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Gandhi: An Autobiography - The Story of My Experiments With Truth Paperback – November 1, 1993
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Gandhi's nonviolent struggles in South Africa and India had already brought him to such a level of notoriety, adulation, and controversy that when asked to write an autobiography midway through his career, he took it as an opportunity to explain himself. Although accepting of his status as a great innovator in the struggle against racism, violence, and, just then, colonialism, Gandhi feared that enthusiasm for his ideas tended to exceed a deeper understanding. He says that he was after truth rooted in devotion to God and attributed the turning points, successes, and challenges in his life to the will of God. His attempts to get closer to this divine power led him to seek purity through simple living, dietary practices (he called himself a fruitarian), celibacy, and ahimsa, a life without violence. It is in this sense that he calls his book The Story of My Experiments with Truth, offering it also as a reference for those who would follow in his footsteps. A reader expecting a complete accounting of his actions, however, will be sorely disappointed.
Although Gandhi presents his episodes chronologically, he happily leaves wide gaps, such as the entire satyagraha struggle in South Africa, for which he refers the reader to another of his books. And writing for his contemporaries, he takes it for granted that the reader is familiar with the major events of his life and of the political milieu of early 20th-century India. For the objective story, try Yogesh Chadha's Gandhi: A Life. For the inner world of a man held as a criminal by the British, a hero by Muslims, and a holy man by Hindus, look no further than these experiments. --Brian Bruya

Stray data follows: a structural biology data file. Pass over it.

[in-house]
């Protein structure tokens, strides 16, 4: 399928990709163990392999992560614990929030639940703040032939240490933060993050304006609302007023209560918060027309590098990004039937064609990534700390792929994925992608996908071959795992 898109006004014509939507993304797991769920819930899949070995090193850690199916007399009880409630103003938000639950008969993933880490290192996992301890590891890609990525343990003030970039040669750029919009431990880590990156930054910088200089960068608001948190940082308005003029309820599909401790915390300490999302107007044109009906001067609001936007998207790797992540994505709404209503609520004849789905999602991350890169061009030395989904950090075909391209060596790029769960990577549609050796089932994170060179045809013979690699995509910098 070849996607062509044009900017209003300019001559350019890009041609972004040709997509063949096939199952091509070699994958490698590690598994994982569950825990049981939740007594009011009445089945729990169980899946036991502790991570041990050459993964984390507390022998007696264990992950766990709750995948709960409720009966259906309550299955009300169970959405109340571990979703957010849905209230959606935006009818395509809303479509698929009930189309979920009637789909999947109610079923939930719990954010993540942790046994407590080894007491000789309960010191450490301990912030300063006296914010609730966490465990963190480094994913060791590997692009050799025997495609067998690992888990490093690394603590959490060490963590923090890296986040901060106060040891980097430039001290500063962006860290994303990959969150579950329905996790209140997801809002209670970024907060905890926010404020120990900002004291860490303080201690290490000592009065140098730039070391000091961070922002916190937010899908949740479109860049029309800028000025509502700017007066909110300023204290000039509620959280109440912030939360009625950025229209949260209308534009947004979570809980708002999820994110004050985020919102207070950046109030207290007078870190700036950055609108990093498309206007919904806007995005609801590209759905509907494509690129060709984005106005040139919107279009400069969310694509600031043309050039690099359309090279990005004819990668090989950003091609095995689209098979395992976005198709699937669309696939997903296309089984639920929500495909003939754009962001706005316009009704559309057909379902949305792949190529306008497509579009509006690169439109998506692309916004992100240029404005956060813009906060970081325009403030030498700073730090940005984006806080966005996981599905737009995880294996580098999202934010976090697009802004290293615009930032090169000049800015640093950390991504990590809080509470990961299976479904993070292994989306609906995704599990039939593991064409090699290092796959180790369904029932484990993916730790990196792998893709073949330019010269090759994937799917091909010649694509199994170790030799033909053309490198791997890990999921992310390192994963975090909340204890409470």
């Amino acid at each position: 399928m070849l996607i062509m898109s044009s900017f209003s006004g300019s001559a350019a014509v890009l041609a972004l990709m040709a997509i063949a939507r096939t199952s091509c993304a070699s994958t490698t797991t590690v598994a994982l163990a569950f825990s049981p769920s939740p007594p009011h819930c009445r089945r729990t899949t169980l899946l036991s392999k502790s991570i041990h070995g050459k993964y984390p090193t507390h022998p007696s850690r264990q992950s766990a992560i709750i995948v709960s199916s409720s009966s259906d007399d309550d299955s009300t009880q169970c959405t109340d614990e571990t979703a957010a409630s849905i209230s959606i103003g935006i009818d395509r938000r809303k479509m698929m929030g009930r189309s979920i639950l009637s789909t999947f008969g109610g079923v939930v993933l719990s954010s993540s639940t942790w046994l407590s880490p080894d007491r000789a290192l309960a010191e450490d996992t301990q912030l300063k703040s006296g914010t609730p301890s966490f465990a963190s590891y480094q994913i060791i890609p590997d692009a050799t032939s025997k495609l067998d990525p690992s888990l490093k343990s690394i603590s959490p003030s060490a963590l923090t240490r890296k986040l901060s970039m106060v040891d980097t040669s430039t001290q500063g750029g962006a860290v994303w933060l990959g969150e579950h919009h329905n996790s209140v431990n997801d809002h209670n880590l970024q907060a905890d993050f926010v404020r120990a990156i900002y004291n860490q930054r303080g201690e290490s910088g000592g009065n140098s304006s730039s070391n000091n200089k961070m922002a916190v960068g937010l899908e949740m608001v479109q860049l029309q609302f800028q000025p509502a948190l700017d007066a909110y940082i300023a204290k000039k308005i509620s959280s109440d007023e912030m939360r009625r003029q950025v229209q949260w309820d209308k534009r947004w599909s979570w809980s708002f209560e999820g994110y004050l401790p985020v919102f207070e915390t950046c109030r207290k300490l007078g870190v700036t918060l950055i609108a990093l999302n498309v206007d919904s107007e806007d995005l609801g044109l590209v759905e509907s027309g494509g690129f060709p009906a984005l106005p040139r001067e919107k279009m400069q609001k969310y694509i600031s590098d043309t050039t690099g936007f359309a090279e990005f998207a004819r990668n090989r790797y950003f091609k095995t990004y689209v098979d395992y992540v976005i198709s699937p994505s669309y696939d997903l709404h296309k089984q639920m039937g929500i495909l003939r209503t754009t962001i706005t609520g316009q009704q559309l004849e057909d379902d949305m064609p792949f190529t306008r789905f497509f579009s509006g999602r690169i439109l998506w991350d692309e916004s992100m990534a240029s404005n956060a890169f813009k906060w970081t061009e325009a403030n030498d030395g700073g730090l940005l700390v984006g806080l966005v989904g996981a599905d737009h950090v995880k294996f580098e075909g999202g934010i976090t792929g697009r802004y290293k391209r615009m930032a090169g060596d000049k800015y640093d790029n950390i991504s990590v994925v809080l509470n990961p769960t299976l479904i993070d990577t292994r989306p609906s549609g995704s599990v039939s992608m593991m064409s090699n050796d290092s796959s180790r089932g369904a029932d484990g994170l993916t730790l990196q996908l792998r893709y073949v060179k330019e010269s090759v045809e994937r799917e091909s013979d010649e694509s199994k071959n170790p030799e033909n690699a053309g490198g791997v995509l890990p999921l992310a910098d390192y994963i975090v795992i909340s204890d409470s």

“Here is an autobiography more captivating than fiction and more stimulating than romantic adventure. It is the most revealing study of the human soul that I have ever read.”
—The Christian Century
“An absorbing book that stands alone in frankness and plain honesty...Its place among the classics of autobiography cannot be in doubt.”
—The New Statesman
“An amazingly frank self-revelation of the greatest and humblest modern man.”
“It is...only by reading the whole long and detailed day-by-day record that readers can sense the magic of Gandhi’s being and discover him fully.”
“(Gandhi’s) autobiography remains invaluable for its account of the shaping of a new path to collective resistance to injustice.”
—From the foreword by Sissela Bok
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But, this book was just plain hard to read. The style was more like reading legislation than reading a life story. That probably makes sense, given Gandhi's educational training. This style might work for a short, thoughtful treatise on a specific topic. But, 500+ pages in this style was just too much.
I finally did get through the book. I would like to say that it was worth it, to get to know Gandhi better. And, that might be true if this book was the only way to get to know Gandhi, but it's not. There are many other sources to learn about him. I think it would be better to chose one of the others.
Still, his determination and fight for Indians to be treated equally was inspirational. His peaceful protests are what eventually inspired Martin Luther King and, to a point, Nelson Mandela, fight for the rights of blacks in America (King) and South Africa (Mandela). So for that, and for refusing to accept the racist status quo for his people, Gandhi was an inspiration.